A minor controversy in the normally placid classic movie world accompanied the February publication of the randy memoir, Full Service: My Adventures in Hollywood and the Secret Sex Lives of the Stars, by Scotty Bowers with Lionel Friedberg.
The book is a highly detailed (sometimes nauseously so) tell-all about the sexual preferences a gaggle of Hollywood stars (many British) in post-World War II Hollywood. Many of the book’s assertions are not new but some are, and might surprise you.
Hello, everybody. Joe Morella and Frank Segers, your classic movie guys, here to explain that some, perhaps many, of our readers might find this material offensive — especially when a beloved star is mentioned.
But those behind the book (published by Grove Press) feel it is less a prurient tell-all than “a window into an erased, forgotten and denied past of Los Angeles,” according to a lengthy Jan. 29 article on the tome in The New York Times. Certainly the book reads less sexy and more historically clinical.
Scotty Bowers came from the Midwest, served with the Marine Corps. in the Pacific and settled in Los Angeles immediately following his WW II discharge. He found himself pumping gas at a filling station at the corner of Van Ness Ave. and Hollywood Blvd. (near the Paramount studio).
One day, he claims, Walter Pigeon drove by, and invited Bowers to parttake in a sexual triangle involving the actor and another man.
Bowers accepted, and thus, according to his book, began the formation of a secret prostitution ring catering largely to gay and bisexual men and women, many familiar stars. For a selection of big names in the Forties and Fifties, Bowers was the go-to guy to arrange that illicit rendezvous.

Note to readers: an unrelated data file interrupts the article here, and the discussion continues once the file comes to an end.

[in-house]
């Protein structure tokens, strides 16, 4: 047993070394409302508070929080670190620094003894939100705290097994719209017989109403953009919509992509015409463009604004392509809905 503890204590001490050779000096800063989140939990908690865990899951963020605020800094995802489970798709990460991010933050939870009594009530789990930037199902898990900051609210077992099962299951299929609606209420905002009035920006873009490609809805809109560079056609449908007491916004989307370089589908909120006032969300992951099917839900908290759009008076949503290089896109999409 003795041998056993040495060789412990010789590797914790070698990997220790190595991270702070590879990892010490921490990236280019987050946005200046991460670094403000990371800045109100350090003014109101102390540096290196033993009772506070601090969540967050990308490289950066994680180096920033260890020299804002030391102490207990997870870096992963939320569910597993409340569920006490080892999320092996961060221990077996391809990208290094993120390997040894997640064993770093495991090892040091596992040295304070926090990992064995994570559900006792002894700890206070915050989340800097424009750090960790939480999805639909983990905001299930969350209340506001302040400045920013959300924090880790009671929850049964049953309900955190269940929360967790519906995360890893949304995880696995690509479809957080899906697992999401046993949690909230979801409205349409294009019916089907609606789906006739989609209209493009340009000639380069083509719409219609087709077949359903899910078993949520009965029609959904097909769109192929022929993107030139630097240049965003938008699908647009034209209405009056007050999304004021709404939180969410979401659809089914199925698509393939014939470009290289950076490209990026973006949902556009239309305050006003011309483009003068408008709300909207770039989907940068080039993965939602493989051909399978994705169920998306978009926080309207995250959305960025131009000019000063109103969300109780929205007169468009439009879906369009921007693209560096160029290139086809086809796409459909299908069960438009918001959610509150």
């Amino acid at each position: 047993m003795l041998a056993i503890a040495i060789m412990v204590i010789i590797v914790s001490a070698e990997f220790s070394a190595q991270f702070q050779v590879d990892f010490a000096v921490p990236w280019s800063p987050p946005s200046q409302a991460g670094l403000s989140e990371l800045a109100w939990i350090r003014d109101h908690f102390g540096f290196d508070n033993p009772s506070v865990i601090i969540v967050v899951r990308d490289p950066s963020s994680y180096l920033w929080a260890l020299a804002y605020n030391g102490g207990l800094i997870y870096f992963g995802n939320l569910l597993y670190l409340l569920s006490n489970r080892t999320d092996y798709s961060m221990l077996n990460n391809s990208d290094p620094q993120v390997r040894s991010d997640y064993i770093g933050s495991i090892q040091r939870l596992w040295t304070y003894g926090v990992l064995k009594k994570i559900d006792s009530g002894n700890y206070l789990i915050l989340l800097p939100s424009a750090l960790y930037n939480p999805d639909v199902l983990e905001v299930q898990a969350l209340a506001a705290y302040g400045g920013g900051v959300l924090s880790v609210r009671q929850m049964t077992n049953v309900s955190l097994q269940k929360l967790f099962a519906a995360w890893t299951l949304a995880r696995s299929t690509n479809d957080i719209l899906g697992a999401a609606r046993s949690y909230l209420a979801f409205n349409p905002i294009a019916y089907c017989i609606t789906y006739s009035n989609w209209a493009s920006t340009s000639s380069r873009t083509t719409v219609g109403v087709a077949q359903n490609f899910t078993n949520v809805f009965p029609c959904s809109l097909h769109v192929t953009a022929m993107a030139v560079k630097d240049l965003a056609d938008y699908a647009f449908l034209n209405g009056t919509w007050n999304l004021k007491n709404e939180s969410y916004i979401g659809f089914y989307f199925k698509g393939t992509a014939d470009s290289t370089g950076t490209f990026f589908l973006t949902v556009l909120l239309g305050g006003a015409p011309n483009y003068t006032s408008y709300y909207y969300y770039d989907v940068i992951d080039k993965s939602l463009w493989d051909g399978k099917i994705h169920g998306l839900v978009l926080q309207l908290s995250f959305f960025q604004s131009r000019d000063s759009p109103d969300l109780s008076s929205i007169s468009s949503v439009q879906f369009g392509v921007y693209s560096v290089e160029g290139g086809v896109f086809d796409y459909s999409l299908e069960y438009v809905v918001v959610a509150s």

For the record, Bowers — now 88, married to the same woman for 27 years, and residing in the Hollywood Hills — insists that he was never a pimp. And, despite his personal involvement in countless homosexual “tricks” over decades, he maintains he always has preferred sex with women.
Bowers says he arranged multiple gay liaisons for director George Cukor, composer Cole Porter, and even the Duke of Windsor. He numbers character actor Franklin Pangborn as regular client. There are by-now familiar assertions in his book about the household sharing of Cary Grant and Randolph Scott, and more information on Rock Hudson.
Here’s a item from the book about Vivien Leigh. At the time working as a bartender-caterer of celebrity parties, Bowers claims to have had an assignation with Vivien in a guest house on the estate of her close friend, director Cukor, just as A Streetcar Named Desire was going into production in the early Fifties.
She was a hot, hot lady, reports Bowers. She was very sexual and very excitable…That night we screwed as though the survival of the world depended on it…She had orgasm after orgasm and each one noisier than the last.
Reading an explicit account of an encounter with Charles Loughton requires a sturdy stomach to digest. That kind of behavior may seem disgusting but, you know, it’s surprising how much of it goes on, writes Bowers in his Happy-Hooker prose style. So who was I to judge? To each his own.
Tyrone Power and Laurence Olivier are depicted as harboring “unusual fetishes.” Bob Hope is said to have preferred paid heterosexual encounters with older women that were efficient — short and presumably sweet.
The book’s most controversial claim is that Katherine Hepburn was a confirmed lesbian with complexion problems, and that Spencer Tracy indulged in sex with men. Bowers dismisses the time-honored image of the pair as longtime lovers, virtually an old-married couple.
Even if NONE of Bowers allegations are true, the book remains a modern day version of the tried and true — that gossip about stars is always news.